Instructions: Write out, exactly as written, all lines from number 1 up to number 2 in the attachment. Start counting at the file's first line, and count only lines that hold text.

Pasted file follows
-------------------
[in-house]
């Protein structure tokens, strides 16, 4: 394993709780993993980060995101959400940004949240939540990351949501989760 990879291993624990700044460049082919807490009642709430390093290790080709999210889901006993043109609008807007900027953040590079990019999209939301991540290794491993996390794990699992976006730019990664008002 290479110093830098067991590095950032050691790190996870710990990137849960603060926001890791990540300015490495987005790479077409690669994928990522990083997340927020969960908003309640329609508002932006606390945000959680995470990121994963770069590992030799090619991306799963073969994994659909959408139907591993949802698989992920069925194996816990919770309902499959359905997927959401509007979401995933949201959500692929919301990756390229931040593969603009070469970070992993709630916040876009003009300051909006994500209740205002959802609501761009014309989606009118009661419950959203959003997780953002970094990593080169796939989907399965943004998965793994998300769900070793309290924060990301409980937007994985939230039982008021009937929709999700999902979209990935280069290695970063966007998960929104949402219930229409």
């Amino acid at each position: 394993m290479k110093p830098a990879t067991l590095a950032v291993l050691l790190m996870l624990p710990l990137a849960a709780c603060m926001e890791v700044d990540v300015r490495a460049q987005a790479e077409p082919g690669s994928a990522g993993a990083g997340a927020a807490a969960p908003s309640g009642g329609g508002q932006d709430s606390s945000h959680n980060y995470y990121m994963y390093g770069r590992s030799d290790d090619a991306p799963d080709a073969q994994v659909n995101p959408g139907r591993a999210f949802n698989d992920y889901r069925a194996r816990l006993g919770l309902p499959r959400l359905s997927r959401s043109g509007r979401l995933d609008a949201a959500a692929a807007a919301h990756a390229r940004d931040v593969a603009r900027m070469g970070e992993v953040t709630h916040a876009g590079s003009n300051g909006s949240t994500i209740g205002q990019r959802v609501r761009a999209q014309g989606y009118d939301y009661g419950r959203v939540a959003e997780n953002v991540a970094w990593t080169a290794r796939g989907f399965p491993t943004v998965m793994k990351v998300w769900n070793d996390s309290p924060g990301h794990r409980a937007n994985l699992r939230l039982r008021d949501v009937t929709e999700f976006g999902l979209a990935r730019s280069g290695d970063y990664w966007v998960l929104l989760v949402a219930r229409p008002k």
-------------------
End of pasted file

[in-house]
């Protein structure tokens, strides 16, 4: 394993709780993993980060995101959400940004949240939540990351949501989760 990879291993624990700044460049082919807490009642709430390093290790080709999210889901006993043109609008807007900027953040590079990019999209939301991540290794491993996390794990699992976006730019990664008002 290479110093830098067991590095950032050691790190996870710990990137849960603060926001890791990540300015490495987005790479077409690669994928990522990083997340927020969960908003309640329609508002932006606390945000959680995470990121994963770069590992030799090619991306799963073969994994659909959408139907591993949802698989992920069925194996816990919770309902499959359905997927959401509007979401995933949201959500692929919301990756390229931040593969603009070469970070992993709630916040876009003009300051909006994500209740205002959802609501761009014309989606009118009661419950959203959003997780953002970094990593080169796939989907399965943004998965793994998300769900070793309290924060990301409980937007994985939230039982008021009937929709999700999902979209990935280069290695970063966007998960929104949402219930229409």